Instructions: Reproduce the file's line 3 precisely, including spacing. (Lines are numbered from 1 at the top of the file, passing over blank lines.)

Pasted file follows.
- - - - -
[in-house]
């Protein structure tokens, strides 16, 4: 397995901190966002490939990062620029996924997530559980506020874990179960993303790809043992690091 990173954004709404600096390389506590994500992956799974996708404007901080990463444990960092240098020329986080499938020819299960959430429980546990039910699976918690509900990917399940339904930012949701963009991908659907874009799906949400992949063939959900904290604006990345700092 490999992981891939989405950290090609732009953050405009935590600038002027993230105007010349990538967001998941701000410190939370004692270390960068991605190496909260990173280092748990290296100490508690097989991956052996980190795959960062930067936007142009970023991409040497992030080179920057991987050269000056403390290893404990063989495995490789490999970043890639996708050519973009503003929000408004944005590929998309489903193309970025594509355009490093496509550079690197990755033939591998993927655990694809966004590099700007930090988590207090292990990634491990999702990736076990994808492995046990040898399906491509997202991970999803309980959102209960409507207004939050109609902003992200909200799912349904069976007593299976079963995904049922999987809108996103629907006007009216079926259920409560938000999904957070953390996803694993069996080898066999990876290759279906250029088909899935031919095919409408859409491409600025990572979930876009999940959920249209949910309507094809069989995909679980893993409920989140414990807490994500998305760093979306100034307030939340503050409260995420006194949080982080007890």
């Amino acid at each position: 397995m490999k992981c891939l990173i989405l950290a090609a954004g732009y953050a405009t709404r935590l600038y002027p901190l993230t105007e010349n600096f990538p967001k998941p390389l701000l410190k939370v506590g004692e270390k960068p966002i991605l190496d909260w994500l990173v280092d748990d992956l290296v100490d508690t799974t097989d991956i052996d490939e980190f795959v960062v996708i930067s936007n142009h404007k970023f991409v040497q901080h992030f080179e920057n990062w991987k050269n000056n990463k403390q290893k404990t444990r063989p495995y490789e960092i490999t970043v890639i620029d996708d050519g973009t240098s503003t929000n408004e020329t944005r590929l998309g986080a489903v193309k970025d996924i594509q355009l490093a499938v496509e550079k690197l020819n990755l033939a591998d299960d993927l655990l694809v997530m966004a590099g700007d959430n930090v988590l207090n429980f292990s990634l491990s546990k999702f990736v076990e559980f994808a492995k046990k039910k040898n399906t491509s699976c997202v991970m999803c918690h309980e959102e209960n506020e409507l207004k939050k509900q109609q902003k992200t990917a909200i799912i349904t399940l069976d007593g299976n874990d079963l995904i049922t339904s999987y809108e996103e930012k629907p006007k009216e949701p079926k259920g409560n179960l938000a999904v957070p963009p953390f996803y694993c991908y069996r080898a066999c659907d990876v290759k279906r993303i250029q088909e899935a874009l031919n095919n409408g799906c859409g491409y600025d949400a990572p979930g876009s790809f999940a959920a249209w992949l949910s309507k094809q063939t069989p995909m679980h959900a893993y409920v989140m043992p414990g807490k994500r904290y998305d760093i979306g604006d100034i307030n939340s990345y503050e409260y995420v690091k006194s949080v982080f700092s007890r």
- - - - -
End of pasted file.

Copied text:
């Amino acid at each position: 397995m490999k992981c891939l990173i989405l950290a090609a954004g732009y953050a405009t709404r935590l600038y002027p901190l993230t105007e010349n600096f990538p967001k998941p390389l701000l410190k939370v506590g004692e270390k960068p966002i991605l190496d909260w994500l990173v280092d748990d992956l290296v100490d508690t799974t097989d991956i052996d490939e980190f795959v960062v996708i930067s936007n142009h404007k970023f991409v040497q901080h992030f080179e920057n990062w991987k050269n000056n990463k403390q290893k404990t444990r063989p495995y490789e960092i490999t970043v890639i620029d996708d050519g973009t240098s503003t929000n408004e020329t944005r590929l998309g986080a489903v193309k970025d996924i594509q355009l490093a499938v496509e550079k690197l020819n990755l033939a591998d299960d993927l655990l694809v997530m966004a590099g700007d959430n930090v988590l207090n429980f292990s990634l491990s546990k999702f990736v076990e559980f994808a492995k046990k039910k040898n399906t491509s699976c997202v991970m999803c918690h309980e959102e209960n506020e409507l207004k939050k509900q109609q902003k992200t990917a909200i799912i349904t399940l069976d007593g299976n874990d079963l995904i049922t339904s999987y809108e996103e930012k629907p006007k009216e949701p079926k259920g409560n179960l938000a999904v957070p963009p953390f996803y694993c991908y069996r080898a066999c659907d990876v290759k279906r993303i250029q088909e899935a874009l031919n095919n409408g799906c859409g491409y600025d949400a990572p979930g876009s790809f999940a959920a249209w992949l949910s309507k094809q063939t069989p995909m679980h959900a893993y409920v989140m043992p414990g807490k994500r904290y998305d760093i979306g604006d100034i307030n939340s990345y503050e409260y995420v690091k006194s949080v982080f700092s007890r």